In the end, the rather high $949 introductory price (On Three later dropped it to $449) and fact that it was introduced after the III was discontinued to an already-shrinking market, helped to limit the number of boards that made it into the hands of users.

Update (1/19): I added a gallery of high-resolution photos of the On Three board.  Check it out in the Picasa galleries.

Remember the Titan

I finally managed to get my hands on a Titan III+IIe card this week.  This set of PCBs allows an Apple III to emulate a 128K unenhanced Apple IIe by circumventing the circuitry Apple added to the III to limit the inbuilt emulation mode.

For those unfamiliar, the committee tasked with designing Apple’s new business computer felt it would help boost sales if they included hardware to allow the Apple III to run Apple II-compatible software.  This would allow III users access to the Apple II’s vast business software library and help ease the upgrade process, while also allowing developers more time to produce software specific to the Apple III’s expanded capabilities.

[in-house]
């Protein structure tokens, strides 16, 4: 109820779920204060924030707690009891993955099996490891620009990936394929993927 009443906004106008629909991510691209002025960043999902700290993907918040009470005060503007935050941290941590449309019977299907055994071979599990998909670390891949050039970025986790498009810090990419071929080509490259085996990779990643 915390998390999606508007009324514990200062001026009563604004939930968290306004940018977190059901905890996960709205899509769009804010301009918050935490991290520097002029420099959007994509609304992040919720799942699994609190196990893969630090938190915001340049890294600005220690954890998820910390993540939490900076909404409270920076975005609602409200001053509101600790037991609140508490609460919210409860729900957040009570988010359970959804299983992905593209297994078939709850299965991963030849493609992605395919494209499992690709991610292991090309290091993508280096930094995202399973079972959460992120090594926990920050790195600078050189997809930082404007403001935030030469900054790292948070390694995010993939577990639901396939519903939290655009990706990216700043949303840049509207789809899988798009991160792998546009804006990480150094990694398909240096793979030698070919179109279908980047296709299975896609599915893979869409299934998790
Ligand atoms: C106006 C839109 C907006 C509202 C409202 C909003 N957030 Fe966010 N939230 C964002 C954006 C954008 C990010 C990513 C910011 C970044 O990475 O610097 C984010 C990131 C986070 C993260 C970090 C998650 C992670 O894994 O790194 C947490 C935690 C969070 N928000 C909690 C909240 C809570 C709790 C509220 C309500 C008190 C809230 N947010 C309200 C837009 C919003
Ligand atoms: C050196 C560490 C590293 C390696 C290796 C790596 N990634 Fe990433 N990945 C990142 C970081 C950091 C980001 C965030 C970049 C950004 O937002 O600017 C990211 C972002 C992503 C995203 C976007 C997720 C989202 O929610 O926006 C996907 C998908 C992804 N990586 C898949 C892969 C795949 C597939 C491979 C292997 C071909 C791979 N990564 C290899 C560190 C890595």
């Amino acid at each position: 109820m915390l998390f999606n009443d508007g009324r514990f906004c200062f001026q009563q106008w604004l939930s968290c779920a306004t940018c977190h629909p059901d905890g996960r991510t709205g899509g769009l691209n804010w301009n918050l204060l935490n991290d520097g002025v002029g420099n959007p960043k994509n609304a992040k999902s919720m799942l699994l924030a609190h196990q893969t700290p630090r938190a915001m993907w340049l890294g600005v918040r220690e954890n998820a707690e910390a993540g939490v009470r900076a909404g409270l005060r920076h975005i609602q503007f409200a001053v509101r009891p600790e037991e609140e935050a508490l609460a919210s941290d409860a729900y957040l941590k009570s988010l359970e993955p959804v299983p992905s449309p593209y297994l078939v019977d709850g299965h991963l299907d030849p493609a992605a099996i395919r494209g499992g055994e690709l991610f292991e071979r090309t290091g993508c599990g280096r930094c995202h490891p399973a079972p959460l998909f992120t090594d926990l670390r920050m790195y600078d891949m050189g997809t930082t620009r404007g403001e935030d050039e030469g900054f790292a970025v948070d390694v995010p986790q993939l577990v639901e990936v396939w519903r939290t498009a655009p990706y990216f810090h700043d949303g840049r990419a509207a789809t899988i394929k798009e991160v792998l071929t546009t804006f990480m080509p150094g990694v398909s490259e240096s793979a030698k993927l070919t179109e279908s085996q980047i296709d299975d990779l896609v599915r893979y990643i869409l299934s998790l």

III Plus IIe box

The committee also felt however, that the III should be positioned as a serious business machine and wanted to distance it from the Apple II’s image as a home and educational computer.  The solution they came up with was to emulate a 48K Apple II computer, but include circuitry designed specifically to block the emulation mode from accessing some of the Apple III’s more powerful functions.

In addition to blocking access to a large portion of the Apple II software library, this added a level of complexity to the design of the machine that was already pushing the limits of standard engineering practices of the day.  Woz, who valued simplicity and reduction of chips above all else in his designs, later noted that this was one of the Apple III’s main design flaws.